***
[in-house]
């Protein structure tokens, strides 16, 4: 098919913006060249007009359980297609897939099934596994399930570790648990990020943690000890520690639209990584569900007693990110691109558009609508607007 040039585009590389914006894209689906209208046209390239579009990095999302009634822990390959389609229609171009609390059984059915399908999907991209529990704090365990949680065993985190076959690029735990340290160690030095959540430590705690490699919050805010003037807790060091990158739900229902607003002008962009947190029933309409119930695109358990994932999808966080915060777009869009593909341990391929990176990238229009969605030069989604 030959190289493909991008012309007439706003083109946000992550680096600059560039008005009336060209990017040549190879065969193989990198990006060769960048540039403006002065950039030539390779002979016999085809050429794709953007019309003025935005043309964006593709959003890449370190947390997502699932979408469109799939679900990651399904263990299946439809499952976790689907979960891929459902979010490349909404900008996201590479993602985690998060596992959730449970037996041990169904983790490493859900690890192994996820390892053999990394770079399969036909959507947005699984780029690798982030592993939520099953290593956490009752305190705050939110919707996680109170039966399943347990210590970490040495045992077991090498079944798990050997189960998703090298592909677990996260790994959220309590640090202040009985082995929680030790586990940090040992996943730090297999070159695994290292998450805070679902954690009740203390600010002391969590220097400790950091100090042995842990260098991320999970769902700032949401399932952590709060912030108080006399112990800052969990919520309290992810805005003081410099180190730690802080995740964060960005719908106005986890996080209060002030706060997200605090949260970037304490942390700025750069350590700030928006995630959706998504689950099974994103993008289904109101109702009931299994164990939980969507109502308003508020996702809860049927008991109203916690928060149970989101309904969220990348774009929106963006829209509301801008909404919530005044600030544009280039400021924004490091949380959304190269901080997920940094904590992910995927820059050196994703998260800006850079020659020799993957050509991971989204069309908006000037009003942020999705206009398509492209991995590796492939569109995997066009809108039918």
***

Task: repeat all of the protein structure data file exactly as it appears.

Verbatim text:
[in-house]
């Protein structure tokens, strides 16, 4: 098919913006060249007009359980297609897939099934596994399930570790648990990020943690000890520690639209990584569900007693990110691109558009609508607007 040039585009590389914006894209689906209208046209390239579009990095999302009634822990390959389609229609171009609390059984059915399908999907991209529990704090365990949680065993985190076959690029735990340290160690030095959540430590705690490699919050805010003037807790060091990158739900229902607003002008962009947190029933309409119930695109358990994932999808966080915060777009869009593909341990391929990176990238229009969605030069989604 030959190289493909991008012309007439706003083109946000992550680096600059560039008005009336060209990017040549190879065969193989990198990006060769960048540039403006002065950039030539390779002979016999085809050429794709953007019309003025935005043309964006593709959003890449370190947390997502699932979408469109799939679900990651399904263990299946439809499952976790689907979960891929459902979010490349909404900008996201590479993602985690998060596992959730449970037996041990169904983790490493859900690890192994996820390892053999990394770079399969036909959507947005699984780029690798982030592993939520099953290593956490009752305190705050939110919707996680109170039966399943347990210590970490040495045992077991090498079944798990050997189960998703090298592909677990996260790994959220309590640090202040009985082995929680030790586990940090040992996943730090297999070159695994290292998450805070679902954690009740203390600010002391969590220097400790950091100090042995842990260098991320999970769902700032949401399932952590709060912030108080006399112990800052969990919520309290992810805005003081410099180190730690802080995740964060960005719908106005986890996080209060002030706060997200605090949260970037304490942390700025750069350590700030928006995630959706998504689950099974994103993008289904109101109702009931299994164990939980969507109502308003508020996702809860049927008991109203916690928060149970989101309904969220990348774009929106963006829209509301801008909404919530005044600030544009280039400021924004490091949380959304190269901080997920940094904590992910995927820059050196994703998260800006850079020659020799993957050509991971989204069309908006000037009003942020999705206009398509492209991995590796492939569109995997066009809108039918």